DHAKA, Bangladesh — Clothing and order books found at a Bangladeshi factory where a fire killed 112 people show that it was making clothing for Disney, Wal-Mart, Sears and other Western brands.
Associated Press reporters looked through clothing and documents connected to the retailers Wednesday while police announced the arrests of three factory officials who are suspected of locking in workers who were killed in Saturday’s fire.
Piles of children’s shorts from Wal-Mart’s Faded Glory brand were found among the charred equipment at the Tazreen Fashions Ltd. factory. Blue and off-white shorts from rap star Sean Combs ENYCE label were piled on the floor and stacked in cartons.
Entries in account books in the abandoned factory showed it took orders in recent months to produce clothes for Disney and Sears, despite the factory’s spotty safety record.
Calls made to The Walt Disney Company and to Sears Holdings were not immediately returned.
Wal-Mart has said the Tazreen factory was making clothes for the retail giant without its knowledge. Wal-Mart, which had received an audit deeming the factory “high risk” last year, said it had decided to stop doing business with Tazreen, but that a supplier subcontracted work to the factory anyway. Wal-Mart said it stopped working with that supplier on Monday.
Workers who survived the fire say exit doors were locked, fire extinguishers didn’t work and managers had told them to go back to work after the fire alarm rang. A fire official has said that far fewer people would have died if there had been just one emergency exit.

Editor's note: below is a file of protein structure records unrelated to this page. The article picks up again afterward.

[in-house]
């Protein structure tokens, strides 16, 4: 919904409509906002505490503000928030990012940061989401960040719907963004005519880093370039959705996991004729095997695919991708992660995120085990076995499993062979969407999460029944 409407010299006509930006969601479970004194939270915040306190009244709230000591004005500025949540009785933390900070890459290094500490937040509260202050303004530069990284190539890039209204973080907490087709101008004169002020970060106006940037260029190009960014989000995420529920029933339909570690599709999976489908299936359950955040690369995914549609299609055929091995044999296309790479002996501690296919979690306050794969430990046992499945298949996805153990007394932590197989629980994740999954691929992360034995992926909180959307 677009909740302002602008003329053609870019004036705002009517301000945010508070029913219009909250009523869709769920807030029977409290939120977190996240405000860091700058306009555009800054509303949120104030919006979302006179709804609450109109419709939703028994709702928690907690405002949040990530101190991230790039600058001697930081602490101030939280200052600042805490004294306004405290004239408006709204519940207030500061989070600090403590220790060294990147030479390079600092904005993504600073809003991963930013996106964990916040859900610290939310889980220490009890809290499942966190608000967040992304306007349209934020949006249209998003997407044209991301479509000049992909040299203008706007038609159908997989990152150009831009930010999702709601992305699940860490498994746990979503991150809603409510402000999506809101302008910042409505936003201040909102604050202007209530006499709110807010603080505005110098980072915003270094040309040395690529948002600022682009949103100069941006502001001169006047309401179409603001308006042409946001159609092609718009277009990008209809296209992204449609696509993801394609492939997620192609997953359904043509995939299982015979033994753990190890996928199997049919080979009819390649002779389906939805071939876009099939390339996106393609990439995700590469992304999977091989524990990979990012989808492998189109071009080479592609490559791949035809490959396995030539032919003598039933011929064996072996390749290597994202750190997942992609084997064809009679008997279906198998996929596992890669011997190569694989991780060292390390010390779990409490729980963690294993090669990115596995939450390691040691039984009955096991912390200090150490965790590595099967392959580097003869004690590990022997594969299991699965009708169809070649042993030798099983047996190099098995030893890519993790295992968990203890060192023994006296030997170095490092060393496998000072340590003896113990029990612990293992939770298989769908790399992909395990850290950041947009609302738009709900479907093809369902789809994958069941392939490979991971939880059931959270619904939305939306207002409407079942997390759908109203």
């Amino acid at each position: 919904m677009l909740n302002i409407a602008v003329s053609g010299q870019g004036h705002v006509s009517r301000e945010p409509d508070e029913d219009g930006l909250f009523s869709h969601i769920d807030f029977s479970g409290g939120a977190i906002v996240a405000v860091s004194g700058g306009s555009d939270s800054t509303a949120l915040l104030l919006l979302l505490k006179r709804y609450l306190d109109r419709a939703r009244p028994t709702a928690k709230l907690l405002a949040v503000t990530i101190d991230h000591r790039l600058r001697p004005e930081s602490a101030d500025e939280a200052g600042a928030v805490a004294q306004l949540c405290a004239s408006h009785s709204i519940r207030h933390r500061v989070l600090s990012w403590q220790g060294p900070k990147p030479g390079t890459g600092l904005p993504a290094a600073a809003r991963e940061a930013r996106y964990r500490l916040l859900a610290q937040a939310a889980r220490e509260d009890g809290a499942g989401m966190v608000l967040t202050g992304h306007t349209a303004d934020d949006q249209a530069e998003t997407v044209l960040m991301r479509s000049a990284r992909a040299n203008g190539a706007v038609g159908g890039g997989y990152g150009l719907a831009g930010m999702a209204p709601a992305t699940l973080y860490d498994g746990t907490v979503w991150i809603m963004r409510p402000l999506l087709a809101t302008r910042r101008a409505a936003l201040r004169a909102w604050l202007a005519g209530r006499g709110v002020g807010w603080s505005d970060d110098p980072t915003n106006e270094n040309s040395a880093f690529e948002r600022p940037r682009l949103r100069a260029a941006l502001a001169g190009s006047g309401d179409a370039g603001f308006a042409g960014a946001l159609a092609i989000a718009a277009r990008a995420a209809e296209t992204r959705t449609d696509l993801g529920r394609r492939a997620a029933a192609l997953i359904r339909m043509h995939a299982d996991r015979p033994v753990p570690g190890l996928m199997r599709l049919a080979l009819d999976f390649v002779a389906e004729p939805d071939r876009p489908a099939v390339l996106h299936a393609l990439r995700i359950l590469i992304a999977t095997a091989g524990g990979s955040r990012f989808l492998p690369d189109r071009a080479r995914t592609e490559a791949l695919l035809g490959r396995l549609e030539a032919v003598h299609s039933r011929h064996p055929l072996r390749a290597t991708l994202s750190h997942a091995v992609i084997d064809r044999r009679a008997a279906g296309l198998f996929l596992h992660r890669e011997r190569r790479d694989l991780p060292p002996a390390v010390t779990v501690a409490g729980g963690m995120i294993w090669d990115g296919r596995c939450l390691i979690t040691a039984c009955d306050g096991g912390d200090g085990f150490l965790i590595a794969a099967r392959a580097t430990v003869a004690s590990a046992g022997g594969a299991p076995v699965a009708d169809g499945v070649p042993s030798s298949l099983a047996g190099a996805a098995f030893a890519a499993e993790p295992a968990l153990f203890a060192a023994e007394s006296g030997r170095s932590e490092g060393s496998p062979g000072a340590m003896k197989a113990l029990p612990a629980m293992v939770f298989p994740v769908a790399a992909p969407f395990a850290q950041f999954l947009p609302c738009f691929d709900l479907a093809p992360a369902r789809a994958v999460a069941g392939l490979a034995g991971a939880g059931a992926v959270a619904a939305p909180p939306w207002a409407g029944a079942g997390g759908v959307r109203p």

Local police chief Habibur Rahman said three factory officials, but not the owner Tazreen Fashions — were arrested and will be questioned about the fire amid reports that many workers trying to escape the blaze had been locked inside. The officials were arrested Wednesday at their homes in Savar, the Dhaka suburb where the factory is also located.
Rahman did not identify the factory officials or give their job status.
Prime Minister Sheikh Hasina and Interior Minister Muhiuddin Khan Alamgir have said arson is suspected. Police say they have not ruled out sabotage.
Local TV reports said about 3,000 garment workers held protests over the fire Wednesday, blocking roads and throwing stones at some factories and vehicles. It was the third straight day of demonstrations, and as they did previously, factories in the area closed to avoid violence.
Police used batons to disperse the protesters, but no injuries were immediately reported.
According to local television, most factories in the area closed after opening briefly because of the protests — a common tactic to avoid violence.